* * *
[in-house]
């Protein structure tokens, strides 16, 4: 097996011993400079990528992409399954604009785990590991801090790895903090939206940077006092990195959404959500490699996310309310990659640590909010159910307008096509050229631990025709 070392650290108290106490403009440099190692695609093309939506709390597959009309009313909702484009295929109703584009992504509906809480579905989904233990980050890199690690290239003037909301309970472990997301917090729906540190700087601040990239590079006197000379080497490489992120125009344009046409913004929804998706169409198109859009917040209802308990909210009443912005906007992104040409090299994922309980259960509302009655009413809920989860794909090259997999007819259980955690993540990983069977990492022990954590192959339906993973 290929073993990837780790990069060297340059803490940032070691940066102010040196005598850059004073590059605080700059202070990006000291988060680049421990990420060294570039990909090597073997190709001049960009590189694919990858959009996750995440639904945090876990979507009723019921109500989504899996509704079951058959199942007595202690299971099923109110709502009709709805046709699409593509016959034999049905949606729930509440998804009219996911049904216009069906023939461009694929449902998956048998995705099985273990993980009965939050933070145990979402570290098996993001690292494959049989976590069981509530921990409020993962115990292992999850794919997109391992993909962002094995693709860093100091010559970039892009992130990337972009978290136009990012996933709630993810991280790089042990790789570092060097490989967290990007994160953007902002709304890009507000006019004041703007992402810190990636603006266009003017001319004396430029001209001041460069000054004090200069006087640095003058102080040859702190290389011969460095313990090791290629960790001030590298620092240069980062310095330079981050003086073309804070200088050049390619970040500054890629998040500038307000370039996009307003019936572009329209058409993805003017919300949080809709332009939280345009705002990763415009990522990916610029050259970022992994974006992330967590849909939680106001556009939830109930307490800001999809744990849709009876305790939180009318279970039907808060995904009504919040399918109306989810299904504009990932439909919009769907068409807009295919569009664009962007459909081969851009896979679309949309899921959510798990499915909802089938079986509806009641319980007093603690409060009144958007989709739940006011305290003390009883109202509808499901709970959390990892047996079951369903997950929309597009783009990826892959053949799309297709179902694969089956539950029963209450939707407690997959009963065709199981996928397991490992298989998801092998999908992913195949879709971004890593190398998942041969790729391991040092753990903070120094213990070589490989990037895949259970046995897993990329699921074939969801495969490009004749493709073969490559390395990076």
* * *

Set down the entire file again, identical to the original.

[in-house]
């Protein structure tokens, strides 16, 4: 097996011993400079990528992409399954604009785990590991801090790895903090939206940077006092990195959404959500490699996310309310990659640590909010159910307008096509050229631990025709 070392650290108290106490403009440099190692695609093309939506709390597959009309009313909702484009295929109703584009992504509906809480579905989904233990980050890199690690290239003037909301309970472990997301917090729906540190700087601040990239590079006197000379080497490489992120125009344009046409913004929804998706169409198109859009917040209802308990909210009443912005906007992104040409090299994922309980259960509302009655009413809920989860794909090259997999007819259980955690993540990983069977990492022990954590192959339906993973 290929073993990837780790990069060297340059803490940032070691940066102010040196005598850059004073590059605080700059202070990006000291988060680049421990990420060294570039990909090597073997190709001049960009590189694919990858959009996750995440639904945090876990979507009723019921109500989504899996509704079951058959199942007595202690299971099923109110709502009709709805046709699409593509016959034999049905949606729930509440998804009219996911049904216009069906023939461009694929449902998956048998995705099985273990993980009965939050933070145990979402570290098996993001690292494959049989976590069981509530921990409020993962115990292992999850794919997109391992993909962002094995693709860093100091010559970039892009992130990337972009978290136009990012996933709630993810991280790089042990790789570092060097490989967290990007994160953007902002709304890009507000006019004041703007992402810190990636603006266009003017001319004396430029001209001041460069000054004090200069006087640095003058102080040859702190290389011969460095313990090791290629960790001030590298620092240069980062310095330079981050003086073309804070200088050049390619970040500054890629998040500038307000370039996009307003019936572009329209058409993805003017919300949080809709332009939280345009705002990763415009990522990916610029050259970022992994974006992330967590849909939680106001556009939830109930307490800001999809744990849709009876305790939180009318279970039907808060995904009504919040399918109306989810299904504009990932439909919009769907068409807009295919569009664009962007459909081969851009896979679309949309899921959510798990499915909802089938079986509806009641319980007093603690409060009144958007989709739940006011305290003390009883109202509808499901709970959390990892047996079951369903997950929309597009783009990826892959053949799309297709179902694969089956539950029963209450939707407690997959009963065709199981996928397991490992298989998801092998999908992913195949879709971004890593190398998942041969790729391991040092753990903070120094213990070589490989990037895949259970046995897993990329699921074939969801495969490009004749493709073969490559390395990076």